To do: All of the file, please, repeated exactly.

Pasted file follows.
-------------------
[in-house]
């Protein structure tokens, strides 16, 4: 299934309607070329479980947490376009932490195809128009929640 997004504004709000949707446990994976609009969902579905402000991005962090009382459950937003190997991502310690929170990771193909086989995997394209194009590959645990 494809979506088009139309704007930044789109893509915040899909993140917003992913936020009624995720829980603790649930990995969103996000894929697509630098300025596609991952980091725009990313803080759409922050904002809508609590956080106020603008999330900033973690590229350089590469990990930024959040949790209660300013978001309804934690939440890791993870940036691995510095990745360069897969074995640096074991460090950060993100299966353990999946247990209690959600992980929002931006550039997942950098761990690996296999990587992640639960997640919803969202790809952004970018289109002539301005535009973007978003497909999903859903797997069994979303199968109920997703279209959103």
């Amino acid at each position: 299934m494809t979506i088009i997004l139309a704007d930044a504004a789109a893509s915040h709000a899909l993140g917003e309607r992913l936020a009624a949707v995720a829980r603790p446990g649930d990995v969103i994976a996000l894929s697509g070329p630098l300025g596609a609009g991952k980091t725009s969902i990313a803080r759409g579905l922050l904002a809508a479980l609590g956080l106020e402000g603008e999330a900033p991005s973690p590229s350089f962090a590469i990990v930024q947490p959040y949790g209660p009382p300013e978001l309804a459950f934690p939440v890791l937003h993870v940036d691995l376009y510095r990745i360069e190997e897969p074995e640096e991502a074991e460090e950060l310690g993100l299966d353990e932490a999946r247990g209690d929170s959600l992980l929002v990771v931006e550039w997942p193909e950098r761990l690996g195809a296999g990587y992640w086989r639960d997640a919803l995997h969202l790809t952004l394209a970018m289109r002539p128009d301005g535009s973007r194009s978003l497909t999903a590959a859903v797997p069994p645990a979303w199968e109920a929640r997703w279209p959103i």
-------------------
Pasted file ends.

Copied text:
[in-house]
């Protein structure tokens, strides 16, 4: 299934309607070329479980947490376009932490195809128009929640 997004504004709000949707446990994976609009969902579905402000991005962090009382459950937003190997991502310690929170990771193909086989995997394209194009590959645990 494809979506088009139309704007930044789109893509915040899909993140917003992913936020009624995720829980603790649930990995969103996000894929697509630098300025596609991952980091725009990313803080759409922050904002809508609590956080106020603008999330900033973690590229350089590469990990930024959040949790209660300013978001309804934690939440890791993870940036691995510095990745360069897969074995640096074991460090950060993100299966353990999946247990209690959600992980929002931006550039997942950098761990690996296999990587992640639960997640919803969202790809952004970018289109002539301005535009973007978003497909999903859903797997069994979303199968109920997703279209959103």
């Amino acid at each position: 299934m494809t979506i088009i997004l139309a704007d930044a504004a789109a893509s915040h709000a899909l993140g917003e309607r992913l936020a009624a949707v995720a829980r603790p446990g649930d990995v969103i994976a996000l894929s697509g070329p630098l300025g596609a609009g991952k980091t725009s969902i990313a803080r759409g579905l922050l904002a809508a479980l609590g956080l106020e402000g603008e999330a900033p991005s973690p590229s350089f962090a590469i990990v930024q947490p959040y949790g209660p009382p300013e978001l309804a459950f934690p939440v890791l937003h993870v940036d691995l376009y510095r990745i360069e190997e897969p074995e640096e991502a074991e460090e950060l310690g993100l299966d353990e932490a999946r247990g209690d929170s959600l992980l929002v990771v931006e550039w997942p193909e950098r761990l690996g195809a296999g990587y992640w086989r639960d997640a919803l995997h969202l790809t952004l394209a970018m289109r002539p128009d301005g535009s973007r194009s978003l497909t999903a590959a859903v797997p069994p645990a979303w199968e109920a929640r997703w279209p959103i």